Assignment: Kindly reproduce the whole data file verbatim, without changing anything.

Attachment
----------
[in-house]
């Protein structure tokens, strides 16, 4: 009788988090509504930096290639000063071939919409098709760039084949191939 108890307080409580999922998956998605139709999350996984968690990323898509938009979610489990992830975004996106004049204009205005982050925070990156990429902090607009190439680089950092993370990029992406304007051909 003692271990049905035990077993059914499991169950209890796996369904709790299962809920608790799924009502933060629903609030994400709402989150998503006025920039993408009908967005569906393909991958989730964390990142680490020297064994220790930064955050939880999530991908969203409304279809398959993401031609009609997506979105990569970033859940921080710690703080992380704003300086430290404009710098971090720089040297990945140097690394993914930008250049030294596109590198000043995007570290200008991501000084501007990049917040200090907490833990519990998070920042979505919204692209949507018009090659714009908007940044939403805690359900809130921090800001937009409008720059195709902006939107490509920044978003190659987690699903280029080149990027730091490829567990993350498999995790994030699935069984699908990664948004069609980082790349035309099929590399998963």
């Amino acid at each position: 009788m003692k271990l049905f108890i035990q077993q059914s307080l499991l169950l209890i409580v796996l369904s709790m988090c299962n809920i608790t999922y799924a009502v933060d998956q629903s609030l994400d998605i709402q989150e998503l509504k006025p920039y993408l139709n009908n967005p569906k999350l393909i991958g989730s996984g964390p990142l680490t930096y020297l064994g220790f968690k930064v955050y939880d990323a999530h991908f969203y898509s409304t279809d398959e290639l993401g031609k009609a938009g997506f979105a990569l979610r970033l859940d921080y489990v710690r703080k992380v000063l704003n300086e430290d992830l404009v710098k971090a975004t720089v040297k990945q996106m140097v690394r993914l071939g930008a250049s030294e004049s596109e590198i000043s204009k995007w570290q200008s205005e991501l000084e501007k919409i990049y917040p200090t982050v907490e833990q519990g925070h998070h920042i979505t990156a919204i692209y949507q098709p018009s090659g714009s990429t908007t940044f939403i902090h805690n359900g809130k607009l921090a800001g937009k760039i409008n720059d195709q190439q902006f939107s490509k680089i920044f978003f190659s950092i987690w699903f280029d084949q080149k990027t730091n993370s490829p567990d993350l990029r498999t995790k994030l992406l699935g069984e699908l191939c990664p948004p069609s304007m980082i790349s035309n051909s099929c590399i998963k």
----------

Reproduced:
[in-house]
């Protein structure tokens, strides 16, 4: 009788988090509504930096290639000063071939919409098709760039084949191939 108890307080409580999922998956998605139709999350996984968690990323898509938009979610489990992830975004996106004049204009205005982050925070990156990429902090607009190439680089950092993370990029992406304007051909 003692271990049905035990077993059914499991169950209890796996369904709790299962809920608790799924009502933060629903609030994400709402989150998503006025920039993408009908967005569906393909991958989730964390990142680490020297064994220790930064955050939880999530991908969203409304279809398959993401031609009609997506979105990569970033859940921080710690703080992380704003300086430290404009710098971090720089040297990945140097690394993914930008250049030294596109590198000043995007570290200008991501000084501007990049917040200090907490833990519990998070920042979505919204692209949507018009090659714009908007940044939403805690359900809130921090800001937009409008720059195709902006939107490509920044978003190659987690699903280029080149990027730091490829567990993350498999995790994030699935069984699908990664948004069609980082790349035309099929590399998963």
């Amino acid at each position: 009788m003692k271990l049905f108890i035990q077993q059914s307080l499991l169950l209890i409580v796996l369904s709790m988090c299962n809920i608790t999922y799924a009502v933060d998956q629903s609030l994400d998605i709402q989150e998503l509504k006025p920039y993408l139709n009908n967005p569906k999350l393909i991958g989730s996984g964390p990142l680490t930096y020297l064994g220790f968690k930064v955050y939880d990323a999530h991908f969203y898509s409304t279809d398959e290639l993401g031609k009609a938009g997506f979105a990569l979610r970033l859940d921080y489990v710690r703080k992380v000063l704003n300086e430290d992830l404009v710098k971090a975004t720089v040297k990945q996106m140097v690394r993914l071939g930008a250049s030294e004049s596109e590198i000043s204009k995007w570290q200008s205005e991501l000084e501007k919409i990049y917040p200090t982050v907490e833990q519990g925070h998070h920042i979505t990156a919204i692209y949507q098709p018009s090659g714009s990429t908007t940044f939403i902090h805690n359900g809130k607009l921090a800001g937009k760039i409008n720059d195709q190439q902006f939107s490509k680089i920044f978003f190659s950092i987690w699903f280029d084949q080149k990027t730091n993370s490829p567990d993350l990029r498999t995790k994030l992406l699935g069984e699908l191939c990664p948004p069609s304007m980082i790349s035309n051909s099929c590399i998963k």